LAPC #216 – Urban Environments

You know, I don’t really understand a suburban environment. I want to be out in the woods, I want to be where it’s wild, I want to wake up and hear birds, I want to walk outside and see a gaggle of turkeys bouncing across my lawn – I want to be someplace like that – or I want to be right in the middle of an urban environment. – Karen Allen

This week Sofia asks us about urban environments – I used to love visiting big cities now and then, for a week or two. But, due to covid, the last three years we have stayed at home. I must admit I miss those adventures…

I will tell you something of why I liked visiting the cities chosen.

Edinburgh is an absolutely lovely city with castle and all, but Greyfriars Kirkyard offers both silence and contemplation when needed. One day I saw this young man sitting alone, quietly reading his book. I had to have his portrait. And I love the way they speak, the Scots.
Rome is a city to return to again and again… Mezmerising. But on my first visit I was only16, and the young ladies laughed at my ”childish” sandals – they all wore high heels…

But you can find anything in Rome…

I have always loved London – the ”gentlemen”, the musik and the theaters. And of course the language…a visit to Foyles was always a great pleasure. I used to buy loads of books, for my students too.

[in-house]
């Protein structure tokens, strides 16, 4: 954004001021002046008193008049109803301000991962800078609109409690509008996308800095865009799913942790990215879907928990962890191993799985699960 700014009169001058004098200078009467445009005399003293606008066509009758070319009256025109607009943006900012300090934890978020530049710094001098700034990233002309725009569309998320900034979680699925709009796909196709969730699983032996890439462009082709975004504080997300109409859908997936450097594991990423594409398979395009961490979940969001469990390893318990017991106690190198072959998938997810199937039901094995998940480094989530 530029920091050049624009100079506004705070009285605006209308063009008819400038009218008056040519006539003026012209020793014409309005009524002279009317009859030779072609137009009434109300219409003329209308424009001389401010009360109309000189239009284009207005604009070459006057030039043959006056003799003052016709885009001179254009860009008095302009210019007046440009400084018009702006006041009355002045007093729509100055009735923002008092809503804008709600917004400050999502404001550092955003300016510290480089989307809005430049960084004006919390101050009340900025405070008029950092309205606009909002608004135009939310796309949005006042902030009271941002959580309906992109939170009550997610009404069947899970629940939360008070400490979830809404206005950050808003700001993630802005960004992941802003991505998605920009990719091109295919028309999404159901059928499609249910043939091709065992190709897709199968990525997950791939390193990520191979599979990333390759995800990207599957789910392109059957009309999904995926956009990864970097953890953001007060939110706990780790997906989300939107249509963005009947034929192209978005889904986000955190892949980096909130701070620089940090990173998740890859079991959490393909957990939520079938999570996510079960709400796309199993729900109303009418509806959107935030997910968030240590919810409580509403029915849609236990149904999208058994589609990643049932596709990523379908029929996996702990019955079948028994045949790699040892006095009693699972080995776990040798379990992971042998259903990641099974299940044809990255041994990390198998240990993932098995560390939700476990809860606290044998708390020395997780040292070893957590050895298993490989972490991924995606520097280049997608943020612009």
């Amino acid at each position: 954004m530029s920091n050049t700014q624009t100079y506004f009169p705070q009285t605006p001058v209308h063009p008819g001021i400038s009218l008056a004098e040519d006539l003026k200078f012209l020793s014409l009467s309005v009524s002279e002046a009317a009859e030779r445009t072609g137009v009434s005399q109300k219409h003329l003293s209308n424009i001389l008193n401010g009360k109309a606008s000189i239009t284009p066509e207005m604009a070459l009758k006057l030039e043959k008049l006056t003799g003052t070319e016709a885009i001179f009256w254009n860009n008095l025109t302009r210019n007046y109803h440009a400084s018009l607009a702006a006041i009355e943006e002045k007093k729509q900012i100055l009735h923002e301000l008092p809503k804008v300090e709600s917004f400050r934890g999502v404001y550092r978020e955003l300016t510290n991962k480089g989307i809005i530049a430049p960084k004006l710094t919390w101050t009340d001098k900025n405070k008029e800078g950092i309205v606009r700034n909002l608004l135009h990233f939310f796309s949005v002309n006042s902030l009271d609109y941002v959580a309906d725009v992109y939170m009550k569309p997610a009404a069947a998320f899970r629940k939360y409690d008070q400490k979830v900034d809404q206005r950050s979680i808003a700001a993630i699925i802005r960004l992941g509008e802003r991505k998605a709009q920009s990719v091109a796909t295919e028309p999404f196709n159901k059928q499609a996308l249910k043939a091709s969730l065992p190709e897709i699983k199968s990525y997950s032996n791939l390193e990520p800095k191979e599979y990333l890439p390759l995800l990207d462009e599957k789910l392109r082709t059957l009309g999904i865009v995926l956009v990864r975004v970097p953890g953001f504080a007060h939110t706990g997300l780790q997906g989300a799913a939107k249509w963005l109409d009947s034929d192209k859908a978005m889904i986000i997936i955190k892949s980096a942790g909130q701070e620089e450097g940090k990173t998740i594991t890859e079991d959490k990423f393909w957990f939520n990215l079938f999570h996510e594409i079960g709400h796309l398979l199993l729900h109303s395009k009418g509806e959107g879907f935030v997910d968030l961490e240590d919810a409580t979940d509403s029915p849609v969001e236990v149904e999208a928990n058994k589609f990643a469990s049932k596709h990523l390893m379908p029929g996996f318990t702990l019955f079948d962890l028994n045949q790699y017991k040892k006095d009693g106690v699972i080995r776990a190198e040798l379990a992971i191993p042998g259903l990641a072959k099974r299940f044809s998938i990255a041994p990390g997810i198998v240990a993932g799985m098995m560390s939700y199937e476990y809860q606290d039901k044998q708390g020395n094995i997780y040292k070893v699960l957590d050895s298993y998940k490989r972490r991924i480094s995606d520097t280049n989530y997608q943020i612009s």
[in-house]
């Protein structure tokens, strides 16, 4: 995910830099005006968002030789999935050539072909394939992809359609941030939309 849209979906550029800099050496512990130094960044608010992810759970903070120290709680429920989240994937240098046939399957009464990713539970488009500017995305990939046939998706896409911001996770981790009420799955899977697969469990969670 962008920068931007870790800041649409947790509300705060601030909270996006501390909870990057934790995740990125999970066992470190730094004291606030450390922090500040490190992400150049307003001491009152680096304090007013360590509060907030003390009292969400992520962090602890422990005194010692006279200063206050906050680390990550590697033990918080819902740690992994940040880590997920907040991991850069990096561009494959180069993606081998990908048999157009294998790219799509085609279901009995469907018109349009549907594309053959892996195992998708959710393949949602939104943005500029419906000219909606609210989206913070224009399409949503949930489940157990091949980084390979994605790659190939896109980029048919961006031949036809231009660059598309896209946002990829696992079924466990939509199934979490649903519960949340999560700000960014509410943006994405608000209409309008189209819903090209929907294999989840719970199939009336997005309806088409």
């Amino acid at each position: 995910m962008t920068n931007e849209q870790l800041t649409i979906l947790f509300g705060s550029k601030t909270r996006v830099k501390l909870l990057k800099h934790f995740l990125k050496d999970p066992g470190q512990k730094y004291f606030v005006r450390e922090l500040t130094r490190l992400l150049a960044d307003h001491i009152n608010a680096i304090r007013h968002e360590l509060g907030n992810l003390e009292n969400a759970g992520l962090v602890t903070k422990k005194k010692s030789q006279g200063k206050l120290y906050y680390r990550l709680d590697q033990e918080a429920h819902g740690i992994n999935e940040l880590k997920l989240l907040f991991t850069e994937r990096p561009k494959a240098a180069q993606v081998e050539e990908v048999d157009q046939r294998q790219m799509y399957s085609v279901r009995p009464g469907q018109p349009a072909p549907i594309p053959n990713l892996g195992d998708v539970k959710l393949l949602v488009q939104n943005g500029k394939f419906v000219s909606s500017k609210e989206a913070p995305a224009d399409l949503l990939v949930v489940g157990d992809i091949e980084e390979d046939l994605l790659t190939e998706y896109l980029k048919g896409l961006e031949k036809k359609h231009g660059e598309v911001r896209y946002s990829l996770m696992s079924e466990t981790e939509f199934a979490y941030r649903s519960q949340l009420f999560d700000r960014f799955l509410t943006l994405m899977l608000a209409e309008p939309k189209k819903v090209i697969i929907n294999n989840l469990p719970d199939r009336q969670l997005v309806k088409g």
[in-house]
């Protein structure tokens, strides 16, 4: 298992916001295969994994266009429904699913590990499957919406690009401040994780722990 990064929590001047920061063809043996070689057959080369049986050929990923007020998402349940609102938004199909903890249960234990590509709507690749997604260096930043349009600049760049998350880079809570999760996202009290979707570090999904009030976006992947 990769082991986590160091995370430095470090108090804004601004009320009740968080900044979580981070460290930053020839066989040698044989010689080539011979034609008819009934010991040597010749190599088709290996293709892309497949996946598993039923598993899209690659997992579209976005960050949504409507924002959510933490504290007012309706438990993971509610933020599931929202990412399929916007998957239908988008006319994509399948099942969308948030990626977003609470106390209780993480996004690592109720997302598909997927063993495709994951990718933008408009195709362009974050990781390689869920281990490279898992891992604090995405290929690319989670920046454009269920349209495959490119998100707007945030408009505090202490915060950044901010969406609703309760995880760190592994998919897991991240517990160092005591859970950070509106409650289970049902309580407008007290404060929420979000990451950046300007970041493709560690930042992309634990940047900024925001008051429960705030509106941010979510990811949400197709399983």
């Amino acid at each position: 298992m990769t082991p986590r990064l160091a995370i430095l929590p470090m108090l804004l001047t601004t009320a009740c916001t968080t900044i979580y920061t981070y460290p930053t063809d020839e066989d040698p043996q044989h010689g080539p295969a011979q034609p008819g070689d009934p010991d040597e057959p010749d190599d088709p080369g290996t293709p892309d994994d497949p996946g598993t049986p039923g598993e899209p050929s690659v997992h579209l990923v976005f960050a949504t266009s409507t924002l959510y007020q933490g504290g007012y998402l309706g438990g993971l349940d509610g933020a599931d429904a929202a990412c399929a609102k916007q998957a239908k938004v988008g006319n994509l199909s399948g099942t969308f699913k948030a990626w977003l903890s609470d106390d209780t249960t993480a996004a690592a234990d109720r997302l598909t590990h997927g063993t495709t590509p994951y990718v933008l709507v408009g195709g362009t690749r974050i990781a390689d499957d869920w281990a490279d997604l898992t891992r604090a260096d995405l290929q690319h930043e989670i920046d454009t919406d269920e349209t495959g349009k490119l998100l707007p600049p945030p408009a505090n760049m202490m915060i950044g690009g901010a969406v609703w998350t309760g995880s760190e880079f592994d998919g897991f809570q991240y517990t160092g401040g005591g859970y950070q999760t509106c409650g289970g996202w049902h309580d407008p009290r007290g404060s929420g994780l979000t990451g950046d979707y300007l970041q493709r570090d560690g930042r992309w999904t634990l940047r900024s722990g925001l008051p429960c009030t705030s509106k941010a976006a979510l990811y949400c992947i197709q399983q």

Warsaw was a very positive experience. I loved the newer architecture, and the people was good-humoured and generous. And the food! Delicious!
I never dreamed of going to Madrid…but I went with my classes a couple of times. For its history, literature and architecture, fantastic museums (Museo del Prado and Museo Reina Sofia), good food and animated people – and Madrid did not disappoint!
Århus, Denmark – the new, spectacular area was a dream walking through. Innovative and beautiful in Nordic light colours. Expensive living…but very nice people all we met. Mostly young people in fact – who had made their fortune in IT or business.

A gallery of the kind of urban environments that I love the most. Narrow alleyways and old buildings. But as Sofia says, new architecture can also be interesting. Like Bilbao in the header and Århus in Denmark.